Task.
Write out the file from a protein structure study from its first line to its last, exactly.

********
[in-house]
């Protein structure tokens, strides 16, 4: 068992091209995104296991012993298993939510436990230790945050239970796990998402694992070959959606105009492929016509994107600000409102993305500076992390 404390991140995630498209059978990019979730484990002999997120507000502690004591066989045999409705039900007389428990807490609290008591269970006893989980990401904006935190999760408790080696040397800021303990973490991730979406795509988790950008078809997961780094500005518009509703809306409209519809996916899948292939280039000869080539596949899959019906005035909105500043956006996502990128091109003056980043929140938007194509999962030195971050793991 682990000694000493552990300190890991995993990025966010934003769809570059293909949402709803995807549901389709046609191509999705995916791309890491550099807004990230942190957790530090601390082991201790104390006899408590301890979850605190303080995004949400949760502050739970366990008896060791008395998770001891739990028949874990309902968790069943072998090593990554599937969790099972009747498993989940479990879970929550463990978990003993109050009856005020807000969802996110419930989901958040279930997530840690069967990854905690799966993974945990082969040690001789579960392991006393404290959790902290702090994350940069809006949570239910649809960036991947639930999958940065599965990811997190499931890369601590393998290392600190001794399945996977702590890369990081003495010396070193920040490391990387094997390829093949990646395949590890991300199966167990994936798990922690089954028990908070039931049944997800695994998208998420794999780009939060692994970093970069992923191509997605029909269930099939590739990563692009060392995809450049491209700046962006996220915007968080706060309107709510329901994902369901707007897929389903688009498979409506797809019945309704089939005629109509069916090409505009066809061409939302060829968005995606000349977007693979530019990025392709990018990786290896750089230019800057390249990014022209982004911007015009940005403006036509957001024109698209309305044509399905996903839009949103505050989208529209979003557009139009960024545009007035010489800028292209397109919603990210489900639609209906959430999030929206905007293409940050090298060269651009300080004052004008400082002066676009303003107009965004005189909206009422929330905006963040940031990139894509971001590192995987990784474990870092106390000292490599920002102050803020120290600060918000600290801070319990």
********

[in-house]
């Protein structure tokens, strides 16, 4: 068992091209995104296991012993298993939510436990230790945050239970796990998402694992070959959606105009492929016509994107600000409102993305500076992390 404390991140995630498209059978990019979730484990002999997120507000502690004591066989045999409705039900007389428990807490609290008591269970006893989980990401904006935190999760408790080696040397800021303990973490991730979406795509988790950008078809997961780094500005518009509703809306409209519809996916899948292939280039000869080539596949899959019906005035909105500043956006996502990128091109003056980043929140938007194509999962030195971050793991 682990000694000493552990300190890991995993990025966010934003769809570059293909949402709803995807549901389709046609191509999705995916791309890491550099807004990230942190957790530090601390082991201790104390006899408590301890979850605190303080995004949400949760502050739970366990008896060791008395998770001891739990028949874990309902968790069943072998090593990554599937969790099972009747498993989940479990879970929550463990978990003993109050009856005020807000969802996110419930989901958040279930997530840690069967990854905690799966993974945990082969040690001789579960392991006393404290959790902290702090994350940069809006949570239910649809960036991947639930999958940065599965990811997190499931890369601590393998290392600190001794399945996977702590890369990081003495010396070193920040490391990387094997390829093949990646395949590890991300199966167990994936798990922690089954028990908070039931049944997800695994998208998420794999780009939060692994970093970069992923191509997605029909269930099939590739990563692009060392995809450049491209700046962006996220915007968080706060309107709510329901994902369901707007897929389903688009498979409506797809019945309704089939005629109509069916090409505009066809061409939302060829968005995606000349977007693979530019990025392709990018990786290896750089230019800057390249990014022209982004911007015009940005403006036509957001024109698209309305044509399905996903839009949103505050989208529209979003557009139009960024545009007035010489800028292209397109919603990210489900639609209906959430999030929206905007293409940050090298060269651009300080004052004008400082002066676009303003107009965004005189909206009422929330905006963040940031990139894509971001590192995987990784474990870092106390000292490599920002102050803020120290600060918000600290801070319990």